Darryl’s questions about relational v. forensic point to one dimension of the FV discussion that we haven’t talked about, the effort to think through our theology on thoroughly Trinitarian premises.
The basic question is: If the ultimately reality over the universe is a communion of Divine Persons, what does that say about the character of the universe itself, about human beings, and about God’s relation to creation and human beings?
In raising this question, I’m not implying that anyone on the other side denies the Trinity, or that the Reformed tradition is non-Trinitarian. But the doctrine of the Trinity has not had a central role in theology since the 17th century. (Philip Dixon’s Nice and Hot Disputes describes the decline of Trinitarian thinking in 17th-century English theology, and William Platcher has also studied this.) In the last century, there has been a Trinitarian revival, of course, and the FV has been partly an effort to apply some of the insights of recent Trinitarian theology within the Reformed tradition.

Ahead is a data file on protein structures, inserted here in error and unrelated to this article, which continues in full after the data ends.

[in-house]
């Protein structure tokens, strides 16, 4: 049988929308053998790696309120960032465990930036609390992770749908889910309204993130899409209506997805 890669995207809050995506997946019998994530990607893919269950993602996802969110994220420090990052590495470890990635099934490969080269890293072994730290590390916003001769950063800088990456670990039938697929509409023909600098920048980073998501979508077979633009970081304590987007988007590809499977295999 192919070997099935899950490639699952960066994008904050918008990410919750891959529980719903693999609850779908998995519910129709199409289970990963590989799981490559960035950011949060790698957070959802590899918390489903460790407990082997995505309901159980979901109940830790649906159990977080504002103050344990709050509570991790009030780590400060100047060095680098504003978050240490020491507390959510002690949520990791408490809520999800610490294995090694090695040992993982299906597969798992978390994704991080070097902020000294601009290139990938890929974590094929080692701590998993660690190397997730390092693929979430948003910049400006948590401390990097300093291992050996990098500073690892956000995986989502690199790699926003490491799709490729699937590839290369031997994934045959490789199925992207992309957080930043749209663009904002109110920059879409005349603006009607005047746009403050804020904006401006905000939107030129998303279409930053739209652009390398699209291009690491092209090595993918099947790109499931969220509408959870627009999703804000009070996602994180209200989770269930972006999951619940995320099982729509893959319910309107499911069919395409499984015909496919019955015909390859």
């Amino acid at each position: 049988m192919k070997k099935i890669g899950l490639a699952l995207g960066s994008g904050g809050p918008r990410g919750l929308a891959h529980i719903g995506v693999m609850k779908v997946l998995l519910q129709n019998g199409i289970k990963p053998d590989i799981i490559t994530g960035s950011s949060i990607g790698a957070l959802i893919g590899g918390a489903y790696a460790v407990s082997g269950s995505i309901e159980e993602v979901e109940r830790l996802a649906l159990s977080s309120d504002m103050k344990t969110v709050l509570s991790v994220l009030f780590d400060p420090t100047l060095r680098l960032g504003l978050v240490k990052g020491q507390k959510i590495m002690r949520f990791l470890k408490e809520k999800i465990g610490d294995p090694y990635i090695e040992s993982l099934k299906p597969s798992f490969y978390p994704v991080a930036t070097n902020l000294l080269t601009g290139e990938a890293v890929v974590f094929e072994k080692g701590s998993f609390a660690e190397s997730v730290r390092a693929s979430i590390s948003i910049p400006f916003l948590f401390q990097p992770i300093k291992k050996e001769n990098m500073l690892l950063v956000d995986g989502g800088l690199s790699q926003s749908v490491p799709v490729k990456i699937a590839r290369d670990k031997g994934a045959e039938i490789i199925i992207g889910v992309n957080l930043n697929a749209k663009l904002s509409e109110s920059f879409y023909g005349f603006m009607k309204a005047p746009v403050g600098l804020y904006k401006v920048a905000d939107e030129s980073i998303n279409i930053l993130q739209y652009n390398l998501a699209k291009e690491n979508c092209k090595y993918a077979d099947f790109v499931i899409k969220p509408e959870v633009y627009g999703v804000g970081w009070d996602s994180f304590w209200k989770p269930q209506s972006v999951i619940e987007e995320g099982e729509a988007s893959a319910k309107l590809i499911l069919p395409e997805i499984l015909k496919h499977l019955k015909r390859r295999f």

I’m not drawing any specific conclusions here. To say we’re interested in discussing a “Trinitarian soteriology” doesn’t by itself answer questions about relational v. forensic, and certainly does not cancel forensic categories. I’m only describing one of our motivations.
For those who are unfamiliar with this discussion, Ralph Smith’s books are an excellent place to start.